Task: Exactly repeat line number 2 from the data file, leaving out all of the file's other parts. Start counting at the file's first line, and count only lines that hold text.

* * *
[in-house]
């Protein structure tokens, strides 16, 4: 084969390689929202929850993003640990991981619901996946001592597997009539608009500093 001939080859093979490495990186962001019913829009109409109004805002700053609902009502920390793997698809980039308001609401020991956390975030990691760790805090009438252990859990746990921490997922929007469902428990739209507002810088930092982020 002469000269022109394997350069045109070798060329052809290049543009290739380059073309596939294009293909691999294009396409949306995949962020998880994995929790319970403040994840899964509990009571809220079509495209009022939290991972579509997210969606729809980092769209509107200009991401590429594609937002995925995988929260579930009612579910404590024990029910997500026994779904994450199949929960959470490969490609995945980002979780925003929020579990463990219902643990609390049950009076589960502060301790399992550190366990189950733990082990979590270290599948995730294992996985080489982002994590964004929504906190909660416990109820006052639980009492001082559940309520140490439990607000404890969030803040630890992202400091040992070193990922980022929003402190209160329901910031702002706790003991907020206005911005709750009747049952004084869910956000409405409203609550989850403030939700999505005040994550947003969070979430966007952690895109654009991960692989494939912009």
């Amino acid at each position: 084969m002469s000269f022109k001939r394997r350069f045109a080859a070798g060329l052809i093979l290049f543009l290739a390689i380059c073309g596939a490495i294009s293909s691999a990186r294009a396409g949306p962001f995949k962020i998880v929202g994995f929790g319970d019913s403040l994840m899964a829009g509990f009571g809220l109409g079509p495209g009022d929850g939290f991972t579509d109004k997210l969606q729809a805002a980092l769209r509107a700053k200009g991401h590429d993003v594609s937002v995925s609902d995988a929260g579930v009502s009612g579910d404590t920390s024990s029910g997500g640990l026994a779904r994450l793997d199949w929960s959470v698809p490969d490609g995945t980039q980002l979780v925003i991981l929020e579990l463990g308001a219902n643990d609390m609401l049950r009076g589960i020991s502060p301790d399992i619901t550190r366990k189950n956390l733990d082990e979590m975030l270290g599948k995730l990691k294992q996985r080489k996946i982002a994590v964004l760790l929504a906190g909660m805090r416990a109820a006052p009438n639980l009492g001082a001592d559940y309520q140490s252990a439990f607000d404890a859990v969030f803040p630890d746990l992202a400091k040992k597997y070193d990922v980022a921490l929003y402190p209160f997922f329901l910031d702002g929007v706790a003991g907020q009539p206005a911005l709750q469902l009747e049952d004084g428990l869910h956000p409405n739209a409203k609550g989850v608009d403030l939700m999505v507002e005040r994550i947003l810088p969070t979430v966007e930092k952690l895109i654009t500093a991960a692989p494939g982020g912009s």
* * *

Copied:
């Protein structure tokens, strides 16, 4: 084969390689929202929850993003640990991981619901996946001592597997009539608009500093 001939080859093979490495990186962001019913829009109409109004805002700053609902009502920390793997698809980039308001609401020991956390975030990691760790805090009438252990859990746990921490997922929007469902428990739209507002810088930092982020 002469000269022109394997350069045109070798060329052809290049543009290739380059073309596939294009293909691999294009396409949306995949962020998880994995929790319970403040994840899964509990009571809220079509495209009022939290991972579509997210969606729809980092769209509107200009991401590429594609937002995925995988929260579930009612579910404590024990029910997500026994779904994450199949929960959470490969490609995945980002979780925003929020579990463990219902643990609390049950009076589960502060301790399992550190366990189950733990082990979590270290599948995730294992996985080489982002994590964004929504906190909660416990109820006052639980009492001082559940309520140490439990607000404890969030803040630890992202400091040992070193990922980022929003402190209160329901910031702002706790003991907020206005911005709750009747049952004084869910956000409405409203609550989850403030939700999505005040994550947003969070979430966007952690895109654009991960692989494939912009």